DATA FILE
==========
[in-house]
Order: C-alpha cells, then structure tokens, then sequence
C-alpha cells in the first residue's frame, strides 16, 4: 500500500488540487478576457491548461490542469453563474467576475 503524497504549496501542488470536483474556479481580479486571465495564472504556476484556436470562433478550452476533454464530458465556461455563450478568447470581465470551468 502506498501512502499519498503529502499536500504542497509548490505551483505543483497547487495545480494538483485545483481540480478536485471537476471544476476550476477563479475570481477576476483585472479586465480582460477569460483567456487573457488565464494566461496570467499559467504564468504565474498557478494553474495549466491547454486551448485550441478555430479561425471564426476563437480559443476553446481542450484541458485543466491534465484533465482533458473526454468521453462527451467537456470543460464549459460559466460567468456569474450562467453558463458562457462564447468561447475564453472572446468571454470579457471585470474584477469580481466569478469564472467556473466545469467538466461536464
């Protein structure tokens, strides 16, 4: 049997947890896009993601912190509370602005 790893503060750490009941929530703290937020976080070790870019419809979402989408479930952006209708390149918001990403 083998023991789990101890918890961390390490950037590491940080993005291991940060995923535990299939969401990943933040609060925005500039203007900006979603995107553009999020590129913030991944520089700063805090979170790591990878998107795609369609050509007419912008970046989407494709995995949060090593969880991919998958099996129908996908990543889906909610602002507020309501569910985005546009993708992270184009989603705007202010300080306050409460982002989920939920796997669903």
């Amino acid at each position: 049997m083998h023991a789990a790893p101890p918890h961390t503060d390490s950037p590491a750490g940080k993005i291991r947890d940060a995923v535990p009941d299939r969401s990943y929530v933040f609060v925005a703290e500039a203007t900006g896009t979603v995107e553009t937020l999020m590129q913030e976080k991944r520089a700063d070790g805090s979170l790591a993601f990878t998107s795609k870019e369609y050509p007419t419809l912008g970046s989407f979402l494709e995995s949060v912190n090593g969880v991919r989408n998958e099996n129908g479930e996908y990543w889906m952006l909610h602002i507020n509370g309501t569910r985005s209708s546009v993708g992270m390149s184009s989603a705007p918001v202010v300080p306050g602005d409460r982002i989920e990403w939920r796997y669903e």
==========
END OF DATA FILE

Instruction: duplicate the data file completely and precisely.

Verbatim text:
[in-house]
Order: C-alpha cells, then structure tokens, then sequence
C-alpha cells in the first residue's frame, strides 16, 4: 500500500488540487478576457491548461490542469453563474467576475 503524497504549496501542488470536483474556479481580479486571465495564472504556476484556436470562433478550452476533454464530458465556461455563450478568447470581465470551468 502506498501512502499519498503529502499536500504542497509548490505551483505543483497547487495545480494538483485545483481540480478536485471537476471544476476550476477563479475570481477576476483585472479586465480582460477569460483567456487573457488565464494566461496570467499559467504564468504565474498557478494553474495549466491547454486551448485550441478555430479561425471564426476563437480559443476553446481542450484541458485543466491534465484533465482533458473526454468521453462527451467537456470543460464549459460559466460567468456569474450562467453558463458562457462564447468561447475564453472572446468571454470579457471585470474584477469580481466569478469564472467556473466545469467538466461536464
């Protein structure tokens, strides 16, 4: 049997947890896009993601912190509370602005 790893503060750490009941929530703290937020976080070790870019419809979402989408479930952006209708390149918001990403 083998023991789990101890918890961390390490950037590491940080993005291991940060995923535990299939969401990943933040609060925005500039203007900006979603995107553009999020590129913030991944520089700063805090979170790591990878998107795609369609050509007419912008970046989407494709995995949060090593969880991919998958099996129908996908990543889906909610602002507020309501569910985005546009993708992270184009989603705007202010300080306050409460982002989920939920796997669903």
């Amino acid at each position: 049997m083998h023991a789990a790893p101890p918890h961390t503060d390490s950037p590491a750490g940080k993005i291991r947890d940060a995923v535990p009941d299939r969401s990943y929530v933040f609060v925005a703290e500039a203007t900006g896009t979603v995107e553009t937020l999020m590129q913030e976080k991944r520089a700063d070790g805090s979170l790591a993601f990878t998107s795609k870019e369609y050509p007419t419809l912008g970046s989407f979402l494709e995995s949060v912190n090593g969880v991919r989408n998958e099996n129908g479930e996908y990543w889906m952006l909610h602002i507020n509370g309501t569910r985005s209708s546009v993708g992270m390149s184009s989603a705007p918001v202010v300080p306050g602005d409460r982002i989920e990403w939920r796997y669903e």